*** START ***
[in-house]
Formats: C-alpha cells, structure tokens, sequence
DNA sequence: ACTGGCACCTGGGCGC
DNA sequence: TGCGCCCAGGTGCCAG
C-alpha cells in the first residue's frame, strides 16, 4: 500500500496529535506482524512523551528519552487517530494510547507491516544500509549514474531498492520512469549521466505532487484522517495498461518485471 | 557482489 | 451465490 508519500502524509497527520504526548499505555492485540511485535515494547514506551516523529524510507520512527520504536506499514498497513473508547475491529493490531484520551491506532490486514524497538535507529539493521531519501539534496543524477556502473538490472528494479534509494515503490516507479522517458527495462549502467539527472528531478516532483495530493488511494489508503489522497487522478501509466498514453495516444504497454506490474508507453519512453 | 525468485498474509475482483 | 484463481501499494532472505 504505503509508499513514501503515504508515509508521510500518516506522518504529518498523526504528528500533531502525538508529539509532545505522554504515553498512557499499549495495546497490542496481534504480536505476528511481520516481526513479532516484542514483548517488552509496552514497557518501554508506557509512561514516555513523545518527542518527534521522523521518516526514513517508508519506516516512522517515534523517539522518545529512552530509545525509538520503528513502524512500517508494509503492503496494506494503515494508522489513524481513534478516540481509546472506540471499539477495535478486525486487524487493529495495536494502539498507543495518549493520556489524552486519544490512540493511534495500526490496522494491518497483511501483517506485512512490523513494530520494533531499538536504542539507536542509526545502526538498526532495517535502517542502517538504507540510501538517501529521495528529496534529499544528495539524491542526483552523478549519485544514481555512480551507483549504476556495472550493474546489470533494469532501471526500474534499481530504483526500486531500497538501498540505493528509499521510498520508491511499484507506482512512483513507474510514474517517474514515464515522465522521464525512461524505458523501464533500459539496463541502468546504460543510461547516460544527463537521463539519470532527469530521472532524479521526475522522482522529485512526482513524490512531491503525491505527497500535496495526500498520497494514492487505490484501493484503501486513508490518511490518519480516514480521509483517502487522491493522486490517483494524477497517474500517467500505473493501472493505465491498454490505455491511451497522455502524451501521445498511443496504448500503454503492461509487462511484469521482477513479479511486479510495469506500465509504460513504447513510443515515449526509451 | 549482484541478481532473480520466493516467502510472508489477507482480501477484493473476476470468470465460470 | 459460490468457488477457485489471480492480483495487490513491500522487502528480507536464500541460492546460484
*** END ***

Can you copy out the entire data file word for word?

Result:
[in-house]
Formats: C-alpha cells, structure tokens, sequence
DNA sequence: ACTGGCACCTGGGCGC
DNA sequence: TGCGCCCAGGTGCCAG
C-alpha cells in the first residue's frame, strides 16, 4: 500500500496529535506482524512523551528519552487517530494510547507491516544500509549514474531498492520512469549521466505532487484522517495498461518485471 | 557482489 | 451465490 508519500502524509497527520504526548499505555492485540511485535515494547514506551516523529524510507520512527520504536506499514498497513473508547475491529493490531484520551491506532490486514524497538535507529539493521531519501539534496543524477556502473538490472528494479534509494515503490516507479522517458527495462549502467539527472528531478516532483495530493488511494489508503489522497487522478501509466498514453495516444504497454506490474508507453519512453 | 525468485498474509475482483 | 484463481501499494532472505 504505503509508499513514501503515504508515509508521510500518516506522518504529518498523526504528528500533531502525538508529539509532545505522554504515553498512557499499549495495546497490542496481534504480536505476528511481520516481526513479532516484542514483548517488552509496552514497557518501554508506557509512561514516555513523545518527542518527534521522523521518516526514513517508508519506516516512522517515534523517539522518545529512552530509545525509538520503528513502524512500517508494509503492503496494506494503515494508522489513524481513534478516540481509546472506540471499539477495535478486525486487524487493529495495536494502539498507543495518549493520556489524552486519544490512540493511534495500526490496522494491518497483511501483517506485512512490523513494530520494533531499538536504542539507536542509526545502526538498526532495517535502517542502517538504507540510501538517501529521495528529496534529499544528495539524491542526483552523478549519485544514481555512480551507483549504476556495472550493474546489470533494469532501471526500474534499481530504483526500486531500497538501498540505493528509499521510498520508491511499484507506482512512483513507474510514474517517474514515464515522465522521464525512461524505458523501464533500459539496463541502468546504460543510461547516460544527463537521463539519470532527469530521472532524479521526475522522482522529485512526482513524490512531491503525491505527497500535496495526500498520497494514492487505490484501493484503501486513508490518511490518519480516514480521509483517502487522491493522486490517483494524477497517474500517467500505473493501472493505465491498454490505455491511451497522455502524451501521445498511443496504448500503454503492461509487462511484469521482477513479479511486479510495469506500465509504460513504447513510443515515449526509451 | 549482484541478481532473480520466493516467502510472508489477507482480501477484493473476476470468470465460470 | 459460490468457488477457485489471480492480483495487490513491500522487502528480507536464500541460492546460484